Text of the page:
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Reproduced from a chart by the U.S. Energy Information Administration; Chart: Axios Visuals

Venezuela's oil production has dropped to the lowest level in more than 15 years, driven by widespread power outages, mismanagement of the nation's oil industry, and U.S. sanctions directed at the nation's energy sector, according to new U.S. Energy Information Administration data.

By the numbers: In April 2019, Venezuela's oil production averaged 830,000 barrels per day, down from 1.2 million at the beginning of the year. That's the lowest level since January 2003.

  • "The number of active oil rigs — an indicator of future oil production — also fell from nearly 70 rigs in the first quarter of 2016 to 24 rigs in the first quarter of 2019," EIA states.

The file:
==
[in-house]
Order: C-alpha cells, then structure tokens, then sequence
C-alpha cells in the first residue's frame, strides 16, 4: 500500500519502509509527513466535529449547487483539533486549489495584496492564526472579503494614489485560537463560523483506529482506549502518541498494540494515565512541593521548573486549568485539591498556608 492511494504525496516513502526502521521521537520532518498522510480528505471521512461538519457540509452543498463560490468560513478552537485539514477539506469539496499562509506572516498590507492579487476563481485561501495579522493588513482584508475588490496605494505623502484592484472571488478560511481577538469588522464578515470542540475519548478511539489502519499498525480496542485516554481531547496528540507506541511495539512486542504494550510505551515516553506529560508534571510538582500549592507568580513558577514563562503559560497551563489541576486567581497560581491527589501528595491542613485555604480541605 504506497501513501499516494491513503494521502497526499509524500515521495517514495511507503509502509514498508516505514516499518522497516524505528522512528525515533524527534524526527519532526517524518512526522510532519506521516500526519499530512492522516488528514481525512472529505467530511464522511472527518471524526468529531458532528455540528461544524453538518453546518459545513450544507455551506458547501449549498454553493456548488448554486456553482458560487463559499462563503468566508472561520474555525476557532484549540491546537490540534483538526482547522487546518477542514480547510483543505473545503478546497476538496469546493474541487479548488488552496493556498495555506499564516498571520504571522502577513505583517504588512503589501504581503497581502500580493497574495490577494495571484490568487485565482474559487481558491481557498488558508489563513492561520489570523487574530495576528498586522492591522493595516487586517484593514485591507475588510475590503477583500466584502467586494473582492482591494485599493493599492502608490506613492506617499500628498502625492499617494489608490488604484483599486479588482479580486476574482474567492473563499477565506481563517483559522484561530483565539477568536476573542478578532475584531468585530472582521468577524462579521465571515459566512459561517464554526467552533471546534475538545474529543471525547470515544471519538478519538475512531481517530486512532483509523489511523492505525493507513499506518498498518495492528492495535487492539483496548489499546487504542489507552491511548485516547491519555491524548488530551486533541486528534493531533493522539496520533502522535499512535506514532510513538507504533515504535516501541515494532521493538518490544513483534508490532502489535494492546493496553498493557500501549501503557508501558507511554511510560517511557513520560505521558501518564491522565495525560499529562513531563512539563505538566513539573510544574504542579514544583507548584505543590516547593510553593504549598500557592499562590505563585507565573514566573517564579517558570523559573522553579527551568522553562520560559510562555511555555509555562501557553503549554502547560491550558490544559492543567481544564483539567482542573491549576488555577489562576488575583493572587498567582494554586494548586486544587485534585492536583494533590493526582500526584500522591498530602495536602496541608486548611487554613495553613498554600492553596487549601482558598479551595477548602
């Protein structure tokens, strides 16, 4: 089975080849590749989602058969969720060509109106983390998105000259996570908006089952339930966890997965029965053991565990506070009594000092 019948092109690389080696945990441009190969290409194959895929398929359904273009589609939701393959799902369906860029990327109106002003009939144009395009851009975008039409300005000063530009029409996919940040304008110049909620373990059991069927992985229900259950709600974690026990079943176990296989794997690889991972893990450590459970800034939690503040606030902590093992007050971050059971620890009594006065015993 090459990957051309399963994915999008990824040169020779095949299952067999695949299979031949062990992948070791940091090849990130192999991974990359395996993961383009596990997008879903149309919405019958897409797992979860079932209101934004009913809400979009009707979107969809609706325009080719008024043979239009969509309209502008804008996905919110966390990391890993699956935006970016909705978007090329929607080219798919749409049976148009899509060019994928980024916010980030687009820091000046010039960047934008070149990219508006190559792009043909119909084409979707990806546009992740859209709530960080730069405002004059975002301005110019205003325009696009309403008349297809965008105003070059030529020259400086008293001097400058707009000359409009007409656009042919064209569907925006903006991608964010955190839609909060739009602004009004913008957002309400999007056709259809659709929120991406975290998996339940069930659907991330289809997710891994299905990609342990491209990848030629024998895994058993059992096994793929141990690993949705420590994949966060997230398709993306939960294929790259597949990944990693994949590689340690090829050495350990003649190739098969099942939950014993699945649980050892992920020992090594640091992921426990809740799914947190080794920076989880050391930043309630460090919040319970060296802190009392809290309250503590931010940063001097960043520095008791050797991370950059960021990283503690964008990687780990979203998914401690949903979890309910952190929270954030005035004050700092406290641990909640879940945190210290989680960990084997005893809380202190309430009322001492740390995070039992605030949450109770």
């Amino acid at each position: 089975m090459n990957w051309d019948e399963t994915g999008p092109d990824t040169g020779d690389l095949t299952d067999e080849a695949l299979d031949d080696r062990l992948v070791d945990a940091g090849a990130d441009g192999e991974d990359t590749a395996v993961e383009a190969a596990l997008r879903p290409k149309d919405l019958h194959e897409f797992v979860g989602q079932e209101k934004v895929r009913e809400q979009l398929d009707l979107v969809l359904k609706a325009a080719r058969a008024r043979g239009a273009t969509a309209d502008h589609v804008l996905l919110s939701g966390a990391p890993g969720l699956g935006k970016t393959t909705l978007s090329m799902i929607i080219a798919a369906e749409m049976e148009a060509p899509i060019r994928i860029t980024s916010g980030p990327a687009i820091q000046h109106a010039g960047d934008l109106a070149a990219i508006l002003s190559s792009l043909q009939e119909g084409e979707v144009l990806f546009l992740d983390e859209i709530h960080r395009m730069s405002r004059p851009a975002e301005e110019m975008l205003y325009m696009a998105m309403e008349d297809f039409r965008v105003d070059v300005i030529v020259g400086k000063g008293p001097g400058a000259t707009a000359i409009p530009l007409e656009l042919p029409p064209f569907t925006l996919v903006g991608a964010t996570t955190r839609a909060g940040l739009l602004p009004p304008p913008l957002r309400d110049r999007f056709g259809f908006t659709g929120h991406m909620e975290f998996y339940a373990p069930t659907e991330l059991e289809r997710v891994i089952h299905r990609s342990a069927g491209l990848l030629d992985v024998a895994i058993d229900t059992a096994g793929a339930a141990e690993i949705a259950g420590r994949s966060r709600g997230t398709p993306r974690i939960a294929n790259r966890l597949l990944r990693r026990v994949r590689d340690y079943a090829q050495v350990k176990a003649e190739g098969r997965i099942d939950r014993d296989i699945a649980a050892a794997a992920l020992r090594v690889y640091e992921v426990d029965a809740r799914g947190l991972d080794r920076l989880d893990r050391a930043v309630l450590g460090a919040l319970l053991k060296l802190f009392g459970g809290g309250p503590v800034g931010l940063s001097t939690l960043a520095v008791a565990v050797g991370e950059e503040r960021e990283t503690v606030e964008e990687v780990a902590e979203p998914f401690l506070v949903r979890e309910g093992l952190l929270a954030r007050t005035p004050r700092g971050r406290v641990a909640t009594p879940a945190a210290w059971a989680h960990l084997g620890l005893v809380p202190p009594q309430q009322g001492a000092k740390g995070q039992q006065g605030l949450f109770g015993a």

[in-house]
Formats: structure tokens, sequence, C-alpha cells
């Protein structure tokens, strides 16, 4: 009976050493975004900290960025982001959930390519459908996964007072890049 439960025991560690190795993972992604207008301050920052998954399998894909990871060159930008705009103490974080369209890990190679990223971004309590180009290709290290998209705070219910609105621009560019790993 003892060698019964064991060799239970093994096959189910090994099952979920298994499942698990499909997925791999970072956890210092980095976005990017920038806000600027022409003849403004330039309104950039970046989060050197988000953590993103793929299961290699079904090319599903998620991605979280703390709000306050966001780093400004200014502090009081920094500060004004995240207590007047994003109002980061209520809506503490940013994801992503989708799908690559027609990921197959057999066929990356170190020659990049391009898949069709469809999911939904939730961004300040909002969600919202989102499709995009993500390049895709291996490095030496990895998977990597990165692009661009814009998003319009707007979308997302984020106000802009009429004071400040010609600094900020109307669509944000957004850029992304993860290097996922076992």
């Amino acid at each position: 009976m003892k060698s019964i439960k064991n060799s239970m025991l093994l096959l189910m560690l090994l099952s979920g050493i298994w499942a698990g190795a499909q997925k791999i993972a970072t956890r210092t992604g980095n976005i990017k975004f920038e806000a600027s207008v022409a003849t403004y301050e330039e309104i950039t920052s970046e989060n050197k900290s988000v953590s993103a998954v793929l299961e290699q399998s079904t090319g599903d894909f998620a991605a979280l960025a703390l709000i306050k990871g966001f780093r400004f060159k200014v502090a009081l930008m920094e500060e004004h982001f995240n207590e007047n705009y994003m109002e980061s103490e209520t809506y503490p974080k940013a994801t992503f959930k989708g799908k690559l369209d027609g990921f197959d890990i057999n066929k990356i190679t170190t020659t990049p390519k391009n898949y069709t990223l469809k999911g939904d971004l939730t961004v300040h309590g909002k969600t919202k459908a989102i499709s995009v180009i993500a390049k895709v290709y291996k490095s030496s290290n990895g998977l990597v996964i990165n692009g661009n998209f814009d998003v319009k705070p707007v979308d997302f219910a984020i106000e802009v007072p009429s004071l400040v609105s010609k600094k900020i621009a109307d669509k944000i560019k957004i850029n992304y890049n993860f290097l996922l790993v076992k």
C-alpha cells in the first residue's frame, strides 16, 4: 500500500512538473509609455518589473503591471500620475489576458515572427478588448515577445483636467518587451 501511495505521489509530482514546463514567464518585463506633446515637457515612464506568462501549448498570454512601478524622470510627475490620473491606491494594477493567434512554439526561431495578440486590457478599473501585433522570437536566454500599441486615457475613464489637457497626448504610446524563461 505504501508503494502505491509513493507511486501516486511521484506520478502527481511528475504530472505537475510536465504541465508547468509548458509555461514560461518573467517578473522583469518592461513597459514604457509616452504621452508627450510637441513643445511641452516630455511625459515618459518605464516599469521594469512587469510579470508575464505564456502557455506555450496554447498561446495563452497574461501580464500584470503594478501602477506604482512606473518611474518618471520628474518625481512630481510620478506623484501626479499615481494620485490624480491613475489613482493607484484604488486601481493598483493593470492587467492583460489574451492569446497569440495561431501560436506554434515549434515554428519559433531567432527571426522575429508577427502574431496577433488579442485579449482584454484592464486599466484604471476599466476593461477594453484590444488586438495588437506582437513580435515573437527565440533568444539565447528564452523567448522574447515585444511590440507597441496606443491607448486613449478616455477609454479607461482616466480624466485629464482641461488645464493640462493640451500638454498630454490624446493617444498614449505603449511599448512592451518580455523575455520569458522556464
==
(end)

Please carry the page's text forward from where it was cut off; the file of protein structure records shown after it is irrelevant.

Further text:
The intrigue: Via Bloomberg's Tina Davis: "Venezuela has gone from Latin America's largest oil producer to the fourth-largest, behind Brazil, Mexico and Colombia."

One level deeper: The sanctions on Venezuela — namely their impact on oil prices — could play a role with inflation too.

  • Oil prices hit a 3-week high Monday and are primed to rise further as the possible OPEC production cuts and U.S. sanctions on Venezuela and Iran are further priced into the market.
  • Gas prices have managed to hold throughout much of the U.S. this year, but prices now are facing a doubled-edged sword — the transition to more expensive summer gasoline blends and lower U.S. gasoline stocks, currently at a 7 million barrel deficit from 2018.

Go deeper: Oil prices fall after Venezuela's opposition uprising cools down

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